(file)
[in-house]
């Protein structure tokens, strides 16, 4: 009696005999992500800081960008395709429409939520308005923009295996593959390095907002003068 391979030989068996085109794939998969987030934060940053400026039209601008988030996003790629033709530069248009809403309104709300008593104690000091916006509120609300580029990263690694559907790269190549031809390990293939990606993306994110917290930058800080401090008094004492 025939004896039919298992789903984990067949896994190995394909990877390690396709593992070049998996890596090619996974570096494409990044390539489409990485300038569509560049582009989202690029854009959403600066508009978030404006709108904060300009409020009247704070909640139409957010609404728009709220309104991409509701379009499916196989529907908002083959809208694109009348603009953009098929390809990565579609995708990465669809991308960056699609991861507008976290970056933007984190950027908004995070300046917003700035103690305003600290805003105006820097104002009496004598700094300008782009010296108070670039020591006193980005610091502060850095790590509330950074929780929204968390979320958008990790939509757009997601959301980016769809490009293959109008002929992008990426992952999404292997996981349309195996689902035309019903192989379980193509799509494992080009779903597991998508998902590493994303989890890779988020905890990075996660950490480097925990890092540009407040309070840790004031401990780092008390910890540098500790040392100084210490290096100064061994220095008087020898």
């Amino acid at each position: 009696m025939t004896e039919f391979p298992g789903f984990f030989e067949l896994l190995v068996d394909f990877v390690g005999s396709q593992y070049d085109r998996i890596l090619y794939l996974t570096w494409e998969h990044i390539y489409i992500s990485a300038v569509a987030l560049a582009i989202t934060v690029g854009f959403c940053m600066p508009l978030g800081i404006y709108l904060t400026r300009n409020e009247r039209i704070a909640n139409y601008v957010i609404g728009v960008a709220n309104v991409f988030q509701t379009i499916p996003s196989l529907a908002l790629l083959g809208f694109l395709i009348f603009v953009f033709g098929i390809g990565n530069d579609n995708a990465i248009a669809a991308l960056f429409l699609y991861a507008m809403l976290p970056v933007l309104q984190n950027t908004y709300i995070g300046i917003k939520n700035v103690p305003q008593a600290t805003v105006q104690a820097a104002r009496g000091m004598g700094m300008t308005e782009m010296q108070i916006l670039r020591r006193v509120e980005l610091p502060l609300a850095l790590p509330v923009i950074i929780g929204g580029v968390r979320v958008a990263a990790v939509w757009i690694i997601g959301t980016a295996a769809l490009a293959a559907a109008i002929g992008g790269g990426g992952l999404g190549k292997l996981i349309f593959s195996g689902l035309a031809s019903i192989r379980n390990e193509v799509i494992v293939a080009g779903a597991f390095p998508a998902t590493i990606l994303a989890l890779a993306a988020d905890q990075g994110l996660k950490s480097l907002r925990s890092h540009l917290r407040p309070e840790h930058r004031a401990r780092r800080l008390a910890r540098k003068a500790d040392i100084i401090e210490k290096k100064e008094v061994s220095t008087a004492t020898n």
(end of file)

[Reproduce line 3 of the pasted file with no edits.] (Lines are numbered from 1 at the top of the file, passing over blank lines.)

């Amino acid at each position: 009696m025939t004896e039919f391979p298992g789903f984990f030989e067949l896994l190995v068996d394909f990877v390690g005999s396709q593992y070049d085109r998996i890596l090619y794939l996974t570096w494409e998969h990044i390539y489409i992500s990485a300038v569509a987030l560049a582009i989202t934060v690029g854009f959403c940053m600066p508009l978030g800081i404006y709108l904060t400026r300009n409020e009247r039209i704070a909640n139409y601008v957010i609404g728009v960008a709220n309104v991409f988030q509701t379009i499916p996003s196989l529907a908002l790629l083959g809208f694109l395709i009348f603009v953009f033709g098929i390809g990565n530069d579609n995708a990465i248009a669809a991308l960056f429409l699609y991861a507008m809403l976290p970056v933007l309104q984190n950027t908004y709300i995070g300046i917003k939520n700035v103690p305003q008593a600290t805003v105006q104690a820097a104002r009496g000091m004598g700094m300008t308005e782009m010296q108070i916006l670039r020591r006193v509120e980005l610091p502060l609300a850095l790590p509330v923009i950074i929780g929204g580029v968390r979320v958008a990263a990790v939509w757009i690694i997601g959301t980016a295996a769809l490009a293959a559907a109008i002929g992008g790269g990426g992952l999404g190549k292997l996981i349309f593959s195996g689902l035309a031809s019903i192989r379980n390990e193509v799509i494992v293939a080009g779903a597991f390095p998508a998902t590493i990606l994303a989890l890779a993306a988020d905890q990075g994110l996660k950490s480097l907002r925990s890092h540009l917290r407040p309070e840790h930058r004031a401990r780092r800080l008390a910890r540098k003068a500790d040392i100084i401090e210490k290096k100064e008094v061994s220095t008087a004492t020898n």